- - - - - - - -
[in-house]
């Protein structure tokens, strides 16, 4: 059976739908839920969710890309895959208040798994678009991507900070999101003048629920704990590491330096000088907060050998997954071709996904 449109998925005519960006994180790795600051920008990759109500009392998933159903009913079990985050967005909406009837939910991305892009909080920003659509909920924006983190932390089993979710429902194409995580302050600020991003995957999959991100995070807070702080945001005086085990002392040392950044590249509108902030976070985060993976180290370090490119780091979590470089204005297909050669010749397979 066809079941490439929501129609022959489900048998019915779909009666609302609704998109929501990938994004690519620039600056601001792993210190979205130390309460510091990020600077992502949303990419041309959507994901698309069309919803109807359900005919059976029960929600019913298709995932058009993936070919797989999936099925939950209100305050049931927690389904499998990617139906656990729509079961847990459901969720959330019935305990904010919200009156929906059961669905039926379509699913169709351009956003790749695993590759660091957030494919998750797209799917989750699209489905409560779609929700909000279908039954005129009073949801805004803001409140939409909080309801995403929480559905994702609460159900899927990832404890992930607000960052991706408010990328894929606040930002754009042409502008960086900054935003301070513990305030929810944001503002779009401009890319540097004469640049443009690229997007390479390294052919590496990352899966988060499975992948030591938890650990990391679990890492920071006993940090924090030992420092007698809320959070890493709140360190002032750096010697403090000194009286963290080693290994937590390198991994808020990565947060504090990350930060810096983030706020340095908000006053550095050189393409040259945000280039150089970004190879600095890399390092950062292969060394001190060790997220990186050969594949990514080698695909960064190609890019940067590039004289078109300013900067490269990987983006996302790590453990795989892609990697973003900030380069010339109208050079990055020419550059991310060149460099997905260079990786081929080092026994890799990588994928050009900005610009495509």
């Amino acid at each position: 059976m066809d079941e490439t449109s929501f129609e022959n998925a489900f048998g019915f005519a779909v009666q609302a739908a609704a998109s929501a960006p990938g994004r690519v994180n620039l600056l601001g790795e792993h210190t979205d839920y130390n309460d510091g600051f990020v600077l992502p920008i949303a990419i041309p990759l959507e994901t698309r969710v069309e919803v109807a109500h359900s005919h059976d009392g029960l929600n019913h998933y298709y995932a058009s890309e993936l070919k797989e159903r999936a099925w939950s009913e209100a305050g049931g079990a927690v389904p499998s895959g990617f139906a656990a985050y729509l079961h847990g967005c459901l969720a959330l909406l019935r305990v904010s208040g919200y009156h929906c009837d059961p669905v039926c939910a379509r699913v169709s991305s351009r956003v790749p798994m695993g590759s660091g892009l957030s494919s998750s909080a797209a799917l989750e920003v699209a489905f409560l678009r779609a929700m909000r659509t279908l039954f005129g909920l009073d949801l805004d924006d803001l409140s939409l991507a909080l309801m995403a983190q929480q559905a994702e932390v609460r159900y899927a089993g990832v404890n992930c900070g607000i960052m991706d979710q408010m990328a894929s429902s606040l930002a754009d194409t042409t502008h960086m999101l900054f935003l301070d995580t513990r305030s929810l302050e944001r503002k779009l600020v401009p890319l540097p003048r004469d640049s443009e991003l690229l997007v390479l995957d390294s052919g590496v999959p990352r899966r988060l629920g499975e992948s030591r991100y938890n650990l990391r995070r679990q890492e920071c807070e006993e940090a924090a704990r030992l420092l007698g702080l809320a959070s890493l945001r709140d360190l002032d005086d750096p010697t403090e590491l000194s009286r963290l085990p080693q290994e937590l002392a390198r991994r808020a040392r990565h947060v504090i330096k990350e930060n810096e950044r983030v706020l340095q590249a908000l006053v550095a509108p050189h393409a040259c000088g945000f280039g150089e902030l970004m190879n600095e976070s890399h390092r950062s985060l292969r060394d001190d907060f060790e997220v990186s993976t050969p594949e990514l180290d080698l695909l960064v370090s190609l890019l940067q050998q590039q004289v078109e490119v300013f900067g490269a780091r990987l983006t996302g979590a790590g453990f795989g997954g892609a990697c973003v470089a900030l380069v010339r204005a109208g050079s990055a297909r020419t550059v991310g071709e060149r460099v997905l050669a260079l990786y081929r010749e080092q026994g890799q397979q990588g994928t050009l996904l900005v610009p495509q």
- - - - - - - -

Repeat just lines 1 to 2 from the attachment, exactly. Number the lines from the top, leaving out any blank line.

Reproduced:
[in-house]
């Protein structure tokens, strides 16, 4: 059976739908839920969710890309895959208040798994678009991507900070999101003048629920704990590491330096000088907060050998997954071709996904 449109998925005519960006994180790795600051920008990759109500009392998933159903009913079990985050967005909406009837939910991305892009909080920003659509909920924006983190932390089993979710429902194409995580302050600020991003995957999959991100995070807070702080945001005086085990002392040392950044590249509108902030976070985060993976180290370090490119780091979590470089204005297909050669010749397979 066809079941490439929501129609022959489900048998019915779909009666609302609704998109929501990938994004690519620039600056601001792993210190979205130390309460510091990020600077992502949303990419041309959507994901698309069309919803109807359900005919059976029960929600019913298709995932058009993936070919797989999936099925939950209100305050049931927690389904499998990617139906656990729509079961847990459901969720959330019935305990904010919200009156929906059961669905039926379509699913169709351009956003790749695993590759660091957030494919998750797209799917989750699209489905409560779609929700909000279908039954005129009073949801805004803001409140939409909080309801995403929480559905994702609460159900899927990832404890992930607000960052991706408010990328894929606040930002754009042409502008960086900054935003301070513990305030929810944001503002779009401009890319540097004469640049443009690229997007390479390294052919590496990352899966988060499975992948030591938890650990990391679990890492920071006993940090924090030992420092007698809320959070890493709140360190002032750096010697403090000194009286963290080693290994937590390198991994808020990565947060504090990350930060810096983030706020340095908000006053550095050189393409040259945000280039150089970004190879600095890399390092950062292969060394001190060790997220990186050969594949990514080698695909960064190609890019940067590039004289078109300013900067490269990987983006996302790590453990795989892609990697973003900030380069010339109208050079990055020419550059991310060149460099997905260079990786081929080092026994890799990588994928050009900005610009495509």